In the 4-year period studied (2009-2012), there were 865 MT events, resulting in the transfusion of 16 569 U of RBCs, 13 933 U of FFP, 5228 U of cryoprecipitate, and 22 635 U of platelets. Of these transfusions, 767 events were for patients without trauma. The mean (SD) age of the transfused patient was 60.6 (17) years, and 582 (67.3%) of MTs occurred in men. Most MTs occurred for intraoperative bleeding (544 [62.9%]), followed by prehospital bleeding (187 [21.6%]) (eFigure in the Supplement). The distribution of MT by service is displayed in Table 1, and the distribution of bleeding onset location by service is displayed in the eTable in the Supplement.

30-Day Survival

Quiz Ref IDFor the entire cohort, when survivors were compared with nonsurvivors, the patients who died were older (mean [SD] age, 59.6 [16.9] vs 63.5 [17.4] years) and received more units of RBCs (median [IQR], 15.0 [12.0-21.0] vs 20.0 [13.7-32.8] U; P < .001), FFP (11.0 [6.0-19.0] vs 15.0 [8.0-27.0] U; P < .001), and cryoprecipitate (median [95th-99th percentile], 0.0 [20-40] U for those who survived compared with 0.0 [30-80] U for those who died; P = .008) (Table 2). Note that the FFP:RBC ratios of survivors and nonsurvivors were nearly identical: the median (IQR) FFP:RBC ratio for survivors was 1:1.5 (1:1.1-1:2.2) and for nonsurvivors was 1:1.4 (1:1.1-1:1.9) (P = .43).

FFP: RBC Transfusion Ratios

The median (IQR)–calculated FFP:RBC transfusion ratio for patients with trauma was 1:1.7 (1:1.3-1:2.7) and for all other surgical services was 1:1.4 (1:1.0-1:2.0) (P = .002). Transfusion ratios by surgical specialty are displayed in Table 3. Quiz Ref IDCardiac, cardiopulmonary transplant, general, liver transplant, and vascular surgery cases transfused substantially more FFP to RBCs than did the trauma service, whereas medicine and otolaryngology transfused substantially less FFP to RBCs than did the trauma service. There were no differences in median FFP:RBC transfusion ratios for thoracic, orthopedic, obstetric/gynecology, neurosurgery, burns, and urology surgeries.

Patients were divided into 3 groups using the tertiles of FFP:RBC ratio from patients without trauma. The 3 subgroups were defined by the following median (IQR) FFP:RBC ratios: high FFP to RBCs, 1:0.9 (1:0.4-1:1.1); medium FFP to RBCs, 1:1.4 (1:1.2-1:1.7); and low FFP to RBCs, 1:3.0 (1:1.7-1:21) (Table 4). The high FFP:RBC subgroup received substantially more units of RBCs compared with the low FFP:RBC subgroup (16.0 vs 12.0 U; P < .001) as well as more units of FFP (21.0 vs 5.0 U; P < .001), cryoprecipitate (4.0 vs 0.0 U; P < .001), and platelets (30.0 vs 12.0 U; P < .001). Overall, there was no difference in 30-day mortality between the high FFP:RBC ratio and the low FFP:RBC ratio groups (27% vs 22%; P = .16). However, statistically significant differences in 30-day mortality rates were observed within individual services. Among patients in vascular surgery, 30-day mortality rates increased as the FFP:RBC ratio decreased (high ratio, 14%; medium ratio, 26%; and low ratio, 42%; P = .045). However, the opposite trend in 30-day mortality was noted among patients in general surgery, orthopedic surgery, and medicine. In each of these categories, transfusion of higher ratios of FFP:RBC was associated with increased 30-day mortality (Table 4).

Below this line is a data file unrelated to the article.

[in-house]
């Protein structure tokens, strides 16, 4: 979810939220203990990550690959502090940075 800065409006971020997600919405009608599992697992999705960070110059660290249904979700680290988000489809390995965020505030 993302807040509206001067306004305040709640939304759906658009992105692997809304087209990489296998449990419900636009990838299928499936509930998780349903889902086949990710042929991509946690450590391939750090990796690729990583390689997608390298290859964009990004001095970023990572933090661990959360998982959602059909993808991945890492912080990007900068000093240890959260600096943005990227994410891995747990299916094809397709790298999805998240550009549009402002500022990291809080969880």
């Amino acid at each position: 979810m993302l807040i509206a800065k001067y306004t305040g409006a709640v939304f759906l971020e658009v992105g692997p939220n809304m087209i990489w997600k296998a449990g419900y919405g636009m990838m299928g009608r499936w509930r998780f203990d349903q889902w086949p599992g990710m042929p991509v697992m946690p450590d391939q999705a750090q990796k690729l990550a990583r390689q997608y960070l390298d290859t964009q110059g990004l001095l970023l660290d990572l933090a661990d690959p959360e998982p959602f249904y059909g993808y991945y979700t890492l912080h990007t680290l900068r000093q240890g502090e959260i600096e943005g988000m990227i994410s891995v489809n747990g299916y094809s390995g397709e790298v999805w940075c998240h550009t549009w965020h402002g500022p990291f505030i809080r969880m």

Because patient age and total RBC use might confound the observed association between high FFP:RBC ratios and mortality, a regression analysis was performed to adjust for the effect of these factors. Among all patients without trauma (n = 767), after adjusting for patient age and total units of RBCs transfused, the adjusted odds ratio (aOR) for 30-day mortality was not substantial for low ratio vs high ratio subgroups (aOR, 1.10; 95% CI, 0.72-1.70; P = .65). For cardiac surgery, the aOR was not significantly different, either (aOR, 0.98; 95% CI, 0.45-2.14; P = .96 for high vs low ratio). For general surgery and medicine, the aOR for death remained significantly higher for the high FFP:RBC ratio subgroup (aOR, 4.27; 95% CI, 1.28-14.22; P = .02) than for the low FFP:RBC ratio subgroup (aOR, 8.48; 95% CI, 1.50-47.75; P = .02). For vascular surgery, the aOR for death remained significantly lower (aOR, 0.16; 95% CI, 0.03-0.79; P = .02 for high vs low ratio). The aORs for each specialty comparing the high vs low FFP:RBC ratios are displayed graphically in the Figure.

Discussion

The practice of ratio-based resuscitation has now become firmly established in trauma resuscitation as a result of nearly a decade of research. This strategy of resuscitation for hemorrhage is also widely practiced in other surgical and medical fields, but with little supporting evidence. Quiz Ref IDOur results found no evidence that a high FFP:RBC ratio transfusion strategy improved survival in a large cohort of nontrauma MT recipients and even demonstrated worse outcomes for several subgroups.

Although most of the published literature on MT has focused on trauma patients, we found that, at Massachusetts General Hospital, patients with trauma accounted for only one-tenth of MTs. This result is consistent with other recently reported findings about MT that note that trauma patients comprise the minority of patients who receive MT.10,11 This observation is relevant because the hemostatic features of patients who are injured may be very different from those of patients without traumatic injury. Thus, the results obtained in blood resuscitation studies among trauma patients may not apply directly to most hospital patients who receive MT.